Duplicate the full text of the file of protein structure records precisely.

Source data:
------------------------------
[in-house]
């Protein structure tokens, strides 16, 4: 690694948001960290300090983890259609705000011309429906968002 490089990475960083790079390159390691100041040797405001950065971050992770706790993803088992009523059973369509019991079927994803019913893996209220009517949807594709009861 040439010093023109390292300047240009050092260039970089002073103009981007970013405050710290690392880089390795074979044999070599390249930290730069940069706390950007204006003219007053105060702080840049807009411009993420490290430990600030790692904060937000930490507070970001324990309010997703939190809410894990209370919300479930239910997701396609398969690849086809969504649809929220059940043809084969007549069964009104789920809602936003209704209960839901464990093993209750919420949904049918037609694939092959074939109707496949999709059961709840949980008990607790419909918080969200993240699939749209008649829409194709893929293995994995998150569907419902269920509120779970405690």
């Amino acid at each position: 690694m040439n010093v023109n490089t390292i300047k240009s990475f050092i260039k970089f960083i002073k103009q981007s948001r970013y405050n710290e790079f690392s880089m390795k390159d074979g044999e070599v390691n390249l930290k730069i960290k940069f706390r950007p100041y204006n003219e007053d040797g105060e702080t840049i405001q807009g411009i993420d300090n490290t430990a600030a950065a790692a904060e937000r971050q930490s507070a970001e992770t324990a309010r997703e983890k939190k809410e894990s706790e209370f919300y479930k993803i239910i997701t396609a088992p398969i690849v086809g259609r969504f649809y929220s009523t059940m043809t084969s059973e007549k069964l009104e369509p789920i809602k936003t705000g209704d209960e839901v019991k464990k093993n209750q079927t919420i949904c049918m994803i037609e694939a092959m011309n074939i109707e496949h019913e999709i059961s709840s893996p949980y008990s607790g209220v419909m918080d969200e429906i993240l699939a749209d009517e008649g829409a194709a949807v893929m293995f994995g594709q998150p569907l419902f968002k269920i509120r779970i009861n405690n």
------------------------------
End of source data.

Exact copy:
[in-house]
């Protein structure tokens, strides 16, 4: 690694948001960290300090983890259609705000011309429906968002 490089990475960083790079390159390691100041040797405001950065971050992770706790993803088992009523059973369509019991079927994803019913893996209220009517949807594709009861 040439010093023109390292300047240009050092260039970089002073103009981007970013405050710290690392880089390795074979044999070599390249930290730069940069706390950007204006003219007053105060702080840049807009411009993420490290430990600030790692904060937000930490507070970001324990309010997703939190809410894990209370919300479930239910997701396609398969690849086809969504649809929220059940043809084969007549069964009104789920809602936003209704209960839901464990093993209750919420949904049918037609694939092959074939109707496949999709059961709840949980008990607790419909918080969200993240699939749209008649829409194709893929293995994995998150569907419902269920509120779970405690």
């Amino acid at each position: 690694m040439n010093v023109n490089t390292i300047k240009s990475f050092i260039k970089f960083i002073k103009q981007s948001r970013y405050n710290e790079f690392s880089m390795k390159d074979g044999e070599v390691n390249l930290k730069i960290k940069f706390r950007p100041y204006n003219e007053d040797g105060e702080t840049i405001q807009g411009i993420d300090n490290t430990a600030a950065a790692a904060e937000r971050q930490s507070a970001e992770t324990a309010r997703e983890k939190k809410e894990s706790e209370f919300y479930k993803i239910i997701t396609a088992p398969i690849v086809g259609r969504f649809y929220s009523t059940m043809t084969s059973e007549k069964l009104e369509p789920i809602k936003t705000g209704d209960e839901v019991k464990k093993n209750q079927t919420i949904c049918m994803i037609e694939a092959m011309n074939i109707e496949h019913e999709i059961s709840s893996p949980y008990s607790g209220v419909m918080d969200e429906i993240l699939a749209d009517e008649g829409a194709a949807v893929m293995f994995g594709q998150p569907l419902f968002k269920i509120r779970i009861n405690n």